skeptic.jpgAmericans devour polls. We just love to know what everybody else is thinking. We give weight and credibility to poll results, especially when they are repeated by a trusted or established source. Turns out a little bit more skepticism might be in order: it appears that one polling firm, Strategic Visions, may have been making up some of their numbers.

It is common practice in the polling industry to distribute the results of “self-financed” polls as a method of attracting attention and publicity. Strategic Visions was “successful in part because its polling was prolific and was often among the earliest.” However, Strategic Visions sent out so many that it raised questions “about how such a small firm could conduct so many self-financed polls.” (“Polling Case Puts Glare on News Industry,” The New York Times, October 3, 2009)

As part of a professional standards compliance audit, industry monitoring group American Association for Public Opinion Research asked for certain minimal information (sample size, response rate, polling dates) from 21 polling companies. Strategic Visions was the only company that would not provide the information. Strategic Visions’ chief executive gave varying responses for failing to provide the information, including that he had not received the request in spite of two FedEx receipts produced to document delivery of the request. As a result, the American Association for Public Opinion Research issued a public reprimand, only the third such censure issued in 12 years.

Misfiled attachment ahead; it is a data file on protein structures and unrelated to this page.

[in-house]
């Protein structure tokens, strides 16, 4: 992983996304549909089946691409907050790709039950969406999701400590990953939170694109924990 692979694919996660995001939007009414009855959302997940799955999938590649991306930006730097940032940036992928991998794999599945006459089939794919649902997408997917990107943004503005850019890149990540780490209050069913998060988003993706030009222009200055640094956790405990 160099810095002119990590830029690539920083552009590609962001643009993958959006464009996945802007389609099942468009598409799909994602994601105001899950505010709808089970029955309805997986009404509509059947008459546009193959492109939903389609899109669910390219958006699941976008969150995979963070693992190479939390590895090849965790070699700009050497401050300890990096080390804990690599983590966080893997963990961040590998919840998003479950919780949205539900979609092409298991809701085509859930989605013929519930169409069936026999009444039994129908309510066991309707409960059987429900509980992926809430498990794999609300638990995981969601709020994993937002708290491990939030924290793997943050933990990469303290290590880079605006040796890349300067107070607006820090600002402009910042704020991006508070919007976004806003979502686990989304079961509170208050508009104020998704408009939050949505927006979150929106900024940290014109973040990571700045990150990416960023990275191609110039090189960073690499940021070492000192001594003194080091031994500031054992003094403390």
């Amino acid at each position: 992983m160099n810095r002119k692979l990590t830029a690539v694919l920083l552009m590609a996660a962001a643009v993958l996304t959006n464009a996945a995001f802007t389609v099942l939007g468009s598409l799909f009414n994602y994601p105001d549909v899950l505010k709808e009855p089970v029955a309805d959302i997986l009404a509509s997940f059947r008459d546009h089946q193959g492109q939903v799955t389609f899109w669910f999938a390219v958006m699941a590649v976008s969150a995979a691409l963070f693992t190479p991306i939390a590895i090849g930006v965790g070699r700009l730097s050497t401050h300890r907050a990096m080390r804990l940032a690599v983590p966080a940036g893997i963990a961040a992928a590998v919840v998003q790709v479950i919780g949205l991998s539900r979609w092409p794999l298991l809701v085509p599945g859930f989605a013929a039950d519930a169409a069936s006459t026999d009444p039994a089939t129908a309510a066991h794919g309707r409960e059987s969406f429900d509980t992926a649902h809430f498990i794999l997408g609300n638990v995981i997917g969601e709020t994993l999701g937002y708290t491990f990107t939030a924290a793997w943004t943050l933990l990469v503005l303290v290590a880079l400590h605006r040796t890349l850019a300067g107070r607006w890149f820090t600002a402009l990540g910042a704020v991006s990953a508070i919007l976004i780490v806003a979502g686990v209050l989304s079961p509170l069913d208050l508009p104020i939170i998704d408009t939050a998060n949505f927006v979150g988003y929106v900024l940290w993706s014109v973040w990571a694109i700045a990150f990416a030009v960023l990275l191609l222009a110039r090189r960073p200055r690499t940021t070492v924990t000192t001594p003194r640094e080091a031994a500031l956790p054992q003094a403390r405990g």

CNN says it has “declined for years” to use Strategic Visions polls and the Atlanta Journal-Constitution has “repeatedly requested supporting documentation for the poll results but never received any.” Others have not been as circumspect: Strategic Visions poll results have been widely used by news organizations as diverse as the Associated Press, MSNBC, The Washington Post, Fox News, and, to its chagrin, The New York Times.

When the public trust is at stake, when people rely upon you for unbiased facts, when verifiable truth is your stock in trade you would expect that “facts, and nothing but the facts” would be a core value. Strategic Visions’ view of facts as a malleable concept is made painfully clear by its response when asked if its claim that its base is Atlanta, Georgia, is misleading. Conceding that Strategic Visions is actually based in Blairsville, Georgia, 115 miles away from Atlanta, Strategic Visions’ founder dismissed the difference as “semantic.”

In your search for knowledge and truth, you will be served by a healthy dose of skepticism and a love of multiple sources, documentation, and verifiable footnotes.